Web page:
How are children’s perceptions of the malleability of their academic competencies related to their teachers’ and parents’ views?

Abstract

The study examined children’s and their parents’ and teachers’ perceptions of the malleability of the child’s academic competencies. A total of 103 third- and sixth-graders and their parents and teachers were asked to rate how much the child could improve her/his competencies in mathematics and Finnish. The participants were asked to use intrapersonal and interpersonal criteria in their ratings, i.e., to rate the child’s potential for improvement in comparison with his/her own current competencies and in relation to her/his peers’ competencies. The results showed a tendency that older children’s perceptions were closer to their parents’ and teachers’ views than those of younger children. Children of academically educated parents showed a stronger correlation with their teachers’ and parents’ intrapersonal perceptions than children of vocationally educated parents. The results also suggested that the teachers and parents trusted in boys’ intrapersonal potential in Finnish more than in girls’ but there were no gender-differences in their perceptions concerning mathematics. In all, the children’s intrapersonal perceptions of their improvement potential were the most optimistic, followed by their parents’ and lastly by their teachers’ perceptions.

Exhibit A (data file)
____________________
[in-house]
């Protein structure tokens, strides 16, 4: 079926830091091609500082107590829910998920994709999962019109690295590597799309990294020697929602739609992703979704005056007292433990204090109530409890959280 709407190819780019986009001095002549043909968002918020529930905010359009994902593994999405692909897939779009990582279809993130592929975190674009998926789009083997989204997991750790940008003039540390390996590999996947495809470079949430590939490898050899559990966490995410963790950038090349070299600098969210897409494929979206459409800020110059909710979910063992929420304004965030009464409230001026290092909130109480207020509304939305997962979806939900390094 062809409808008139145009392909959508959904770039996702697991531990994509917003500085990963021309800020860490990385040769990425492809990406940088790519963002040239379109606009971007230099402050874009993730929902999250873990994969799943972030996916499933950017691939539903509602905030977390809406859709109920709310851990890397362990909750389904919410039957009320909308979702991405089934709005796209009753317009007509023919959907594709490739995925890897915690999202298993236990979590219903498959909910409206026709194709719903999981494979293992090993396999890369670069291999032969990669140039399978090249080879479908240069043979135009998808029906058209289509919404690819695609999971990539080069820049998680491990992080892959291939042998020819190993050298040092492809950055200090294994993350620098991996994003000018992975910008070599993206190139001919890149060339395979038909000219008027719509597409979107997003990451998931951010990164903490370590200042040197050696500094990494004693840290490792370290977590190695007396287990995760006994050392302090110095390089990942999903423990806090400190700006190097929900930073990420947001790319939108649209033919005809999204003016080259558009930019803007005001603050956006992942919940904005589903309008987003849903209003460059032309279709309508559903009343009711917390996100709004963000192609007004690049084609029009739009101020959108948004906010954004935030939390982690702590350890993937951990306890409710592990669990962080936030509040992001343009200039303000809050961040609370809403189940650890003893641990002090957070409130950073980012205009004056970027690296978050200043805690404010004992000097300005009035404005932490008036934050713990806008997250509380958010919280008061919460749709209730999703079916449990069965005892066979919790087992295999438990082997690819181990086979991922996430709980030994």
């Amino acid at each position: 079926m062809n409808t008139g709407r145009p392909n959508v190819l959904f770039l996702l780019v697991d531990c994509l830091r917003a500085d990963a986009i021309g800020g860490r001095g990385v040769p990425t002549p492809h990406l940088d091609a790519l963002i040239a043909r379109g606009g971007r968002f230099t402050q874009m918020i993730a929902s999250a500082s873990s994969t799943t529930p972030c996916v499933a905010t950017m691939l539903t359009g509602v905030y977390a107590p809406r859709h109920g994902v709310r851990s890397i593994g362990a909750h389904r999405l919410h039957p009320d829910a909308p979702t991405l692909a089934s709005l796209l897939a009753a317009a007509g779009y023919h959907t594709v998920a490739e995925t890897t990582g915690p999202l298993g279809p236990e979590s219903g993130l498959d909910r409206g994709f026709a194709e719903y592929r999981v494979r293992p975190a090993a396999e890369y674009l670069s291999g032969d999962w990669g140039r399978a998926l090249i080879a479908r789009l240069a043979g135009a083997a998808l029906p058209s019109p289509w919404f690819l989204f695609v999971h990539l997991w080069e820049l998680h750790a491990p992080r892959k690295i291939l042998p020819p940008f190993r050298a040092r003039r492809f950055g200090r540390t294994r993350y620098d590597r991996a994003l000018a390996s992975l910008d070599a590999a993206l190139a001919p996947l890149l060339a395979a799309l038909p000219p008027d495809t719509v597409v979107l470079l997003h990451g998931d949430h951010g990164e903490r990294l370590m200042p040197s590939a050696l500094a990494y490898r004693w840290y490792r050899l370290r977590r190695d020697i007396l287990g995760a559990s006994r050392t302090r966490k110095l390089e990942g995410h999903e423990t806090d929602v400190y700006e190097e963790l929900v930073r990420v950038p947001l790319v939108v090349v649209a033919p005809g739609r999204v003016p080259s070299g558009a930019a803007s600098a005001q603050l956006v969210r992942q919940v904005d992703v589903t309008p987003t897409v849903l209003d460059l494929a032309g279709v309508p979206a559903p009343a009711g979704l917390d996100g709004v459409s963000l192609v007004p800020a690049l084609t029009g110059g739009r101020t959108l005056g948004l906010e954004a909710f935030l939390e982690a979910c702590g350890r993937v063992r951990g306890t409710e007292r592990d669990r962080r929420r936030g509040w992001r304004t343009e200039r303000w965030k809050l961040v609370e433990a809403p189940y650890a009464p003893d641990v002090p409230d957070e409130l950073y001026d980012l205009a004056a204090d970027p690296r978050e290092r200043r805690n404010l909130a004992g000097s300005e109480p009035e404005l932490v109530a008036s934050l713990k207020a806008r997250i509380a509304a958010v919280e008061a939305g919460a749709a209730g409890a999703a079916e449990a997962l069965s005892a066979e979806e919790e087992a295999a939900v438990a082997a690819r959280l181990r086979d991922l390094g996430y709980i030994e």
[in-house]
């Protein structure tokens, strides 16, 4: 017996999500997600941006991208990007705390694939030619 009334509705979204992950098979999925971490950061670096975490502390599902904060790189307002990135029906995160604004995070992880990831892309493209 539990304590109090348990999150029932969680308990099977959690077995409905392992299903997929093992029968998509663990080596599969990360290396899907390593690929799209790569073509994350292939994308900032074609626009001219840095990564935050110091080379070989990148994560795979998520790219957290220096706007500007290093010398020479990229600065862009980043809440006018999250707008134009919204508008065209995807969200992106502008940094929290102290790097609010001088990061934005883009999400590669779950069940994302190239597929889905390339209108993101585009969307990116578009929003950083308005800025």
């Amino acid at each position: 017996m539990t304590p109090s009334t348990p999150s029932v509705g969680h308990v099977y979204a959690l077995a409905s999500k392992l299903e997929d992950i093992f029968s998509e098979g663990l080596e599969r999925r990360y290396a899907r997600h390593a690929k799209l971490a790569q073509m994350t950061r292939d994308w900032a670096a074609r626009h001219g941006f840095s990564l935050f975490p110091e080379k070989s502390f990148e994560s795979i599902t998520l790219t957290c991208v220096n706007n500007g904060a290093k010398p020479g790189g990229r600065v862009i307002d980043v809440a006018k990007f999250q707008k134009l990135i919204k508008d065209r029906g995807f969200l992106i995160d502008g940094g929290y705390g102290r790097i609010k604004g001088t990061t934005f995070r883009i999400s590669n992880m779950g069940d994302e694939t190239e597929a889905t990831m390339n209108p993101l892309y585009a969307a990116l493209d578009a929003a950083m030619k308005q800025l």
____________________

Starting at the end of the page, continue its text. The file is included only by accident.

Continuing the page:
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Correspondence to Riitta Kärkkäinen.

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Kärkkäinen, R., Räty, H. & Kasanen, K. How are children’s perceptions of the malleability of their academic competencies related to their teachers’ and parents’ views?. Soc Psychol Educ 13, 557–573 (2010). https://doi.org/10.1007/s11218-010-9126-y

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Keywords

  • Malleability (perceptions of competencies)
  • Intelligence
  • Gender
  • Parent’s educational level
  • Teachers